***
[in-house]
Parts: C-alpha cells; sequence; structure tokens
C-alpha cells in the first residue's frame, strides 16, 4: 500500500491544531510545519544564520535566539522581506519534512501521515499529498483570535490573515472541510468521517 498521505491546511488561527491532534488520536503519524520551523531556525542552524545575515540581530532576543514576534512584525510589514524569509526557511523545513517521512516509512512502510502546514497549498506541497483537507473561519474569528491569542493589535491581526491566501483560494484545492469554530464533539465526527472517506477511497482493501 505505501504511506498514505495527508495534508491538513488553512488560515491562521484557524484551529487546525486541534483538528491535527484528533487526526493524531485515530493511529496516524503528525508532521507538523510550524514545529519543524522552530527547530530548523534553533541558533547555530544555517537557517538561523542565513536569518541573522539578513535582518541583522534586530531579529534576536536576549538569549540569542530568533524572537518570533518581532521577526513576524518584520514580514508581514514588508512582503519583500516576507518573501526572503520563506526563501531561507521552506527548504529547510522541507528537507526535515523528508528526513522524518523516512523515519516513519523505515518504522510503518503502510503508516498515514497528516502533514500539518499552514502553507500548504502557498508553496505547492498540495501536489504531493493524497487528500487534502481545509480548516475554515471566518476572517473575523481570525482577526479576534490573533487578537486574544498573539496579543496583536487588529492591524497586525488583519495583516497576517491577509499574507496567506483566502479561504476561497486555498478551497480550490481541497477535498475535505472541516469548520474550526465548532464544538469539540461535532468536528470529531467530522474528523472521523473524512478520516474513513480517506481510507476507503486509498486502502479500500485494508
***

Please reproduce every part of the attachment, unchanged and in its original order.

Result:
[in-house]
Parts: C-alpha cells; sequence; structure tokens
C-alpha cells in the first residue's frame, strides 16, 4: 500500500491544531510545519544564520535566539522581506519534512501521515499529498483570535490573515472541510468521517 498521505491546511488561527491532534488520536503519524520551523531556525542552524545575515540581530532576543514576534512584525510589514524569509526557511523545513517521512516509512512502510502546514497549498506541497483537507473561519474569528491569542493589535491581526491566501483560494484545492469554530464533539465526527472517506477511497482493501 505505501504511506498514505495527508495534508491538513488553512488560515491562521484557524484551529487546525486541534483538528491535527484528533487526526493524531485515530493511529496516524503528525508532521507538523510550524514545529519543524522552530527547530530548523534553533541558533547555530544555517537557517538561523542565513536569518541573522539578513535582518541583522534586530531579529534576536536576549538569549540569542530568533524572537518570533518581532521577526513576524518584520514580514508581514514588508512582503519583500516576507518573501526572503520563506526563501531561507521552506527548504529547510522541507528537507526535515523528508528526513522524518523516512523515519516513519523505515518504522510503518503502510503508516498515514497528516502533514500539518499552514502553507500548504502557498508553496505547492498540495501536489504531493493524497487528500487534502481545509480548516475554515471566518476572517473575523481570525482577526479576534490573533487578537486574544498573539496579543496583536487588529492591524497586525488583519495583516497576517491577509499574507496567506483566502479561504476561497486555498478551497480550490481541497477535498475535505472541516469548520474550526465548532464544538469539540461535532468536528470529531467530522474528523472521523473524512478520516474513513480517506481510507476507503486509498486502502479500500485494508